In our fourth and final look at the visual hierarchy of design, we’ll be examining shape. Shape is a relatively intuitive concept because our minds are already trained to break things down to their most basic forms. Many of us grew up playing with blocks and other geometric toys, and we see shapes every day – from octagonal road signs, to square windows and doors. It’s this deeply ingrained familiarity that makes shape such a powerful component of design.
I’ve already discussed some of these concepts in the alignment section, but it’s worth repeating:
Diagonals tend to create a sense of movement and activity.
We’ve been talking about the visual hierarchy of design, and so far we’ve covered size and color. This week we’ll be looking at alignment. Alignment is essentially a method of arranging text or shapes in such a way that they’re aesthetically pleasing while also being easy to understand from an organizational standpoint. Imagine ten people standing in line. If someone stepped to the side, you’d notice them right away. The same rule applies to paragraphs. So far you’ve read several lines of text. If all of a sudden a line of text was centered…
You’d notice that line. It stands out.
That’s because humans like structure and stability, and almost everything in our daily lives reflects this. Our square houses are filled with box-like rooms. Our streets are made up of grids. Our newspapers are compromised of countless columns. We like square and rectangular shapes because they’re predictable and easy to understand. Straight lines tend to feel at rest, while squiggles and curves feel like they’re in motion. Continue reading
Last week we discussed the importance of size. As promised, this week we’ll be focusing on color. Color is one of the most powerful tools in the design arsenal. It’s the difference between beautiful and garish. It can make things blend in, or stand out. It even has the power to affect our mood.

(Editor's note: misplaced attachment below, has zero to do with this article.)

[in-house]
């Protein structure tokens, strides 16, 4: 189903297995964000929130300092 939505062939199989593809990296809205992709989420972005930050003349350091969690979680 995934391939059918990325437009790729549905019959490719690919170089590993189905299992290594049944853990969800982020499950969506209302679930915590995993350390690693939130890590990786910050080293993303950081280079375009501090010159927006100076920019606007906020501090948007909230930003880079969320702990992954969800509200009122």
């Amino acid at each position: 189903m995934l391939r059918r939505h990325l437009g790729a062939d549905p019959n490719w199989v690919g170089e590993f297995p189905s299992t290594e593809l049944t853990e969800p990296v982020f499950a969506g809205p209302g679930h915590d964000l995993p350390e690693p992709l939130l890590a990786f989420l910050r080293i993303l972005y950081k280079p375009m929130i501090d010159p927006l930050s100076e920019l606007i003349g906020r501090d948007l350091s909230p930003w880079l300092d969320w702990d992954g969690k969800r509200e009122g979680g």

This lesson will be mostly visual. Below is our first example.
The key to successful marketing is successful communication. Of course, the words and images you choose are important, but did you know how you display them is just as vital?
In a series of blog posts I’ll be exploring a concept known as the visual hierarchy. Simply put, it’s how we make people see what we want them to see, and in the order we want them to see it in. And we do this by understanding and applying the four main components: size, color, alignment, and shape.
it’s how we make people see what we want them to see, and in the order we want them to see it in.
Today we’ll be talking about size, the most frequently utilized and easiest to understand principle. Headlines in newspapers are a prime example. They’re big and designed to grab your attention. Think about the countless advertisements you’ve seen where FREE is the largest text on the page. There’s a reason for that… they know you’re going to see it, and with any luck, respond.
There’s a reason Super Bowl commercials are funny, and there’s a reason they cost millions of dollars: Witty works. Humor had long been an effective tool in an advertiser’s arsenal, and no matter how daring or risqué an ad was, it always had a concrete connection to the product or brand. The punchline was tied to the messaging. Now? Now things are starting to change.
If you’ve been watching television, reading magazines, or surfing the web, you may have noticed a trend – advertising is getting a little weird.
Okay, scratch that. Advertising is getting very weird. But why?